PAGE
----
10 High ROI College Majors


With college costs continually rising, many students don’t want to waste time or money on a career path that doesn’t offer a high return on investment. Some college graduates may choose to pursue a graduate or professional degree in order to raise their income potentials, but others would prefer to start earning good money after four years. Not only will the right bachelor’s degree open up many doors throughout your career, but it also saves time and money you would otherwise spend pursuing an advanced degree. Read on for our list of ten bachelor’s degrees that qualify you for high-paying jobs:


Petroleum Engineering

Petroleum engineers design methods for oil and gas extraction. They may work in offices, laboratories, and at drilling sites. Petroleum engineers earned a median pay of $130, 280 according to the U.S. Bureau of Labor Statistics. Job opportunities should be good, with a projected growth rate of 26% through 2022.*

Nuclear Engineering

Nuclear engineers design nuclear equipment, monitor facility operations and conduct research to help further knowledge of nuclear energy. Nuclear engineers earned a median annual salary of $104, 270 in 2012. Growth of nine percent is projected through 2022 according to the Bureau of Labor Statistics.

Actuarial Science

Actuary is an under-the-radar career that offers a high salary for those with a bachelor’s degree. In order to become qualified, one must obtain a degree in actuarial science or a related field and pass certification exams. According to the Bureau of Labor Statistics, actuaries earned a median annual salary of $93, 680 in 2012. Much faster than average growth is projected through 2022.

Aerospace Engineering

Aerospace engineers design, modify, and test aircraft, missiles, satellites and spacecraft. Most aerospace engineers work for manufacturing businesses, research and development firms, architecture and engineering services or the federal government. Those who work for the government may require security clearance. The median annual pay was $103, 720 in 2012. A growth rate of 7% is projected through 2022, according to the Bureau of Labor Statistics.

Computer Science

A computer science degree provides qualification for one of the most in-demand jobs today- software engineer. Software engineers or software developers design, develop and test computer software programs for a variety of industries. A growth rate of 22% is projected through 2022. The median annual salary for software engineers was $93, 350 in 2012.

Chemical Engineering

Chemical engineers research and design processes for the production or use of chemicals and other products. They may work for architecture and engineering services, chemical manufacturing companies, and scientific research organizations. Some jobs may require frequent travel to work sites. According to the Bureau of Labor Statistics, the median annual pay for chemical engineers was $94,350 in 2012.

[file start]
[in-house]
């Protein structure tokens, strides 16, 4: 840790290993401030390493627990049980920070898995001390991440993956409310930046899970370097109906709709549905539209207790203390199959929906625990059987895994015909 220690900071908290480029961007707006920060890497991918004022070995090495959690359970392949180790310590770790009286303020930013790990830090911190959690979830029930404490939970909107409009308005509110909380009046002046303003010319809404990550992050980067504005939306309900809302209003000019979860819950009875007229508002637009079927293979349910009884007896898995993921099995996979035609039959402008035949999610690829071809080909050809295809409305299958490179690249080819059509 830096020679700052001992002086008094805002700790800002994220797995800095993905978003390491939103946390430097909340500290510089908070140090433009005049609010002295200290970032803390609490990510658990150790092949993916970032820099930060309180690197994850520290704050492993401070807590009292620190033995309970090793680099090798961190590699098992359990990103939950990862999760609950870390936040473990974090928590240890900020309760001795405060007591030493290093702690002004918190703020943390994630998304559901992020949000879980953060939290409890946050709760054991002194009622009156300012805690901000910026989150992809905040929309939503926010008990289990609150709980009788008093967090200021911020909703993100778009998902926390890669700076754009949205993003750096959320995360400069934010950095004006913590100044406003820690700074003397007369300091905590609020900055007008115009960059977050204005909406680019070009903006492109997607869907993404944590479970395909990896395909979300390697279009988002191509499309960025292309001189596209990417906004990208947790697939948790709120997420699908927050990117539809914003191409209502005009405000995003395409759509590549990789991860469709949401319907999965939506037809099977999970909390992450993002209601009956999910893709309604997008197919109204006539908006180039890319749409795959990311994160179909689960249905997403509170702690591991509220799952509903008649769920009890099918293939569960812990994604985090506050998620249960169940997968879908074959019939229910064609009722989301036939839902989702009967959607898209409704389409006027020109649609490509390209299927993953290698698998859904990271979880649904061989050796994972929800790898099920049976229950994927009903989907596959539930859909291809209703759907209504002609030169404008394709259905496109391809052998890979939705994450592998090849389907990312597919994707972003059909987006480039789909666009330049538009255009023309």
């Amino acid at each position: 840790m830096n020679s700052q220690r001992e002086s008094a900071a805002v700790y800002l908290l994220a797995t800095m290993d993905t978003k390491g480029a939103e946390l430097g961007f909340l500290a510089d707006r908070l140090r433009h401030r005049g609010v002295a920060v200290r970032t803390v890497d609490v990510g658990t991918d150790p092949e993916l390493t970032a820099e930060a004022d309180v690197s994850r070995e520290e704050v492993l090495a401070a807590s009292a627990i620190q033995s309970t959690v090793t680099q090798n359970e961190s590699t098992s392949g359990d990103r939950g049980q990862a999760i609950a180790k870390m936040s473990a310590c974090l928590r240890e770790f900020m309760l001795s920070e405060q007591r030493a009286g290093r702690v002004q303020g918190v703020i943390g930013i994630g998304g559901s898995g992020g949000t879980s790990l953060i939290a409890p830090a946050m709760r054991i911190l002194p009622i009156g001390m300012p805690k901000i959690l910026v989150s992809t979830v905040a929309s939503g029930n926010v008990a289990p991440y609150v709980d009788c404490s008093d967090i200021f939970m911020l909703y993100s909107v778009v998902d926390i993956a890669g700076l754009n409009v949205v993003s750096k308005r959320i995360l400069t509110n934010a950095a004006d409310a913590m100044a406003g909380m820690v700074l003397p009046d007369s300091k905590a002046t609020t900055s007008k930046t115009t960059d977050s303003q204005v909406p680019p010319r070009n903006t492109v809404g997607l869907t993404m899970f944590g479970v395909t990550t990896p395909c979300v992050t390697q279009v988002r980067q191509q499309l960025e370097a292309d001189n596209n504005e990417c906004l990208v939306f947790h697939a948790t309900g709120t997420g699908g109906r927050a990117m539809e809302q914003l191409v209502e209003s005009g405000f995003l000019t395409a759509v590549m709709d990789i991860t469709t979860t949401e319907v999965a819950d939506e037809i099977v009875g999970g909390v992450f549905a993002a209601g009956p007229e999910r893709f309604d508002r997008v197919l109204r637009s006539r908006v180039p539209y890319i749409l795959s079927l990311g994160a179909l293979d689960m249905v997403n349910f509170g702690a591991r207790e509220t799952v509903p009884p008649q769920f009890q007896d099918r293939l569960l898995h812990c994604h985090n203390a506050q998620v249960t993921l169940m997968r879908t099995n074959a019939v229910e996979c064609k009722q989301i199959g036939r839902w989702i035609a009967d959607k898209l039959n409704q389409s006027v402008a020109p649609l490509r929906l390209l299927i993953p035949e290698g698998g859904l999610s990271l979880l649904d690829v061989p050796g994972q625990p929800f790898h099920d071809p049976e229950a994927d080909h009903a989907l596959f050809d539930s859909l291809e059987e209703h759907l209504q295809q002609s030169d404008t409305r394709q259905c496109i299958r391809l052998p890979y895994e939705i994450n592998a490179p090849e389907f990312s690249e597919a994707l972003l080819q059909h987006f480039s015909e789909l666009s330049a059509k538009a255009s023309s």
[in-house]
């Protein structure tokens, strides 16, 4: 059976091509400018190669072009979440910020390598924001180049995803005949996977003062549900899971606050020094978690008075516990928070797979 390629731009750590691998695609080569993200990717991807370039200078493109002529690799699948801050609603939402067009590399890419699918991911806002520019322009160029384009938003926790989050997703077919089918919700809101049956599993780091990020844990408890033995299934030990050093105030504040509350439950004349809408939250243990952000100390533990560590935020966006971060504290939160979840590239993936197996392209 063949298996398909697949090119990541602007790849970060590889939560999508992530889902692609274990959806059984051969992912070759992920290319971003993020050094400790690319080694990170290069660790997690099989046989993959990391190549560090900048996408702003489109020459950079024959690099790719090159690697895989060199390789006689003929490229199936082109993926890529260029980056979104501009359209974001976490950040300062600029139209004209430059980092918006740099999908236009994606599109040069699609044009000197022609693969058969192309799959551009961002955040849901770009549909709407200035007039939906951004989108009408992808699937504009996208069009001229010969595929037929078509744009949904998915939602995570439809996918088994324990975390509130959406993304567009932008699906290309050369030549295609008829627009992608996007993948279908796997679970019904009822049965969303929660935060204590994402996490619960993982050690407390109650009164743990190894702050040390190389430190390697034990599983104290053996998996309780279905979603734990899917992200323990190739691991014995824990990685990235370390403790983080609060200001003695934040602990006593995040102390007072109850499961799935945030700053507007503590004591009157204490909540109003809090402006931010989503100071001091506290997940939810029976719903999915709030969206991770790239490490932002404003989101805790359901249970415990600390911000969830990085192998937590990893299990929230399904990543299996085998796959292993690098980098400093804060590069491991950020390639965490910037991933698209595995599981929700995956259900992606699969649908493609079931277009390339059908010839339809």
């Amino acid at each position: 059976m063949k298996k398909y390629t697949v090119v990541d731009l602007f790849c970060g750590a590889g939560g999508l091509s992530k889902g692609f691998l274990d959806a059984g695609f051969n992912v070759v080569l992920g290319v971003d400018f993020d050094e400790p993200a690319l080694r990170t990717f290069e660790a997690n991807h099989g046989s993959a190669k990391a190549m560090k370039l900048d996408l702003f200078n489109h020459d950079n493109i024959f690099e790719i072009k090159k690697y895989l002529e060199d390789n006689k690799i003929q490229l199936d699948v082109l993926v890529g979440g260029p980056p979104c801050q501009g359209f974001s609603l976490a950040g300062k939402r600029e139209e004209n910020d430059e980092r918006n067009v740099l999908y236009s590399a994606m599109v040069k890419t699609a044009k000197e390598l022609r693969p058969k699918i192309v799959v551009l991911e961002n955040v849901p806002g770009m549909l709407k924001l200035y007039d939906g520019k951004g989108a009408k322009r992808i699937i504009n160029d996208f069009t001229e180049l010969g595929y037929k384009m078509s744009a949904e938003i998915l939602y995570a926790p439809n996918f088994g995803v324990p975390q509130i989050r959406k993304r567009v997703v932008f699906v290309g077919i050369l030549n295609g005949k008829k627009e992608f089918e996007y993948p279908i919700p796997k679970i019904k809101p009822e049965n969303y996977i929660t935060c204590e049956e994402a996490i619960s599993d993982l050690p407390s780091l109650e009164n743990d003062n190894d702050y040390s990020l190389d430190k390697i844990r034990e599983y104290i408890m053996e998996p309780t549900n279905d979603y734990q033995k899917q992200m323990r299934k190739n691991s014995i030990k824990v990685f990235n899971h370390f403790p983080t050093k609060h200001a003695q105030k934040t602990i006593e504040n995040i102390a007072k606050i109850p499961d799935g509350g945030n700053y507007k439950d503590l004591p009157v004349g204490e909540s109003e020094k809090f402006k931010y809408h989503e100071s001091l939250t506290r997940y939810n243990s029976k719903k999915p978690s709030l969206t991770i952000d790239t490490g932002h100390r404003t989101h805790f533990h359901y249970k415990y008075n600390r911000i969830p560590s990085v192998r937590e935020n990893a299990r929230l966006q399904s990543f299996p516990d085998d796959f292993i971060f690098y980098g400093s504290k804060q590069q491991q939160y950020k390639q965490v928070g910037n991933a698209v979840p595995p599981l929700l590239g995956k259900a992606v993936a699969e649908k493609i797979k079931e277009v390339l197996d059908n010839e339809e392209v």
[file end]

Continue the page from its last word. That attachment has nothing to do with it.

Biomedical Engineering

Biomedical engineers design medical processes and equipment such as computer simulations, diagnostic machinery, artificial limbs, and rehabilitative equipment. They also install, test, and maintain medical equipment. Biomedical engineers earned a median annual pay of $86,960 in 2012. Much faster than average growth (27%) is predicted through 2022.


Geoscientists collect samples, conduct surveys and laboratory tests, analyze photographs and other data, create geological maps and charts, and write scientific reports. Geoscientists work in laboratories and outdoors. They often travel to remote locations and work irregular hours. Geoscientists earned a median annual salary of $90,890 in 2012. The Bureau of Labor Statistics predicts a 16% growth rate through 2022.

Mathematics and Statistics

Some of the world’s top employers, including Google and Intel, like to hire math majors. Why? Because a mathematics degree prepares an individual for a variety of technical jobs. Math majors hold jobs such as computer programmer, software engineer, financial analyst, and data scientist. A double major or a minor in business, finance or computer science can increase one’s chances of landing a lucrative job.

Management Information Systems

Information systems managers are responsible for the planning and coordinating of computer-related activities of an organization. They implement computer systems based on organizational goals, ensure network security of an organization, and direct the work of other IT professional within the organization. Information systems managers earned a median annual salary of $120,950 per year in 2012. A growth rate of 15% is projected through 2022.

To explore more great college majors, read Book of Majors 2015 (College Board Book of Majors)



Bureau of Labor Statistics Occupational Outlook Handbook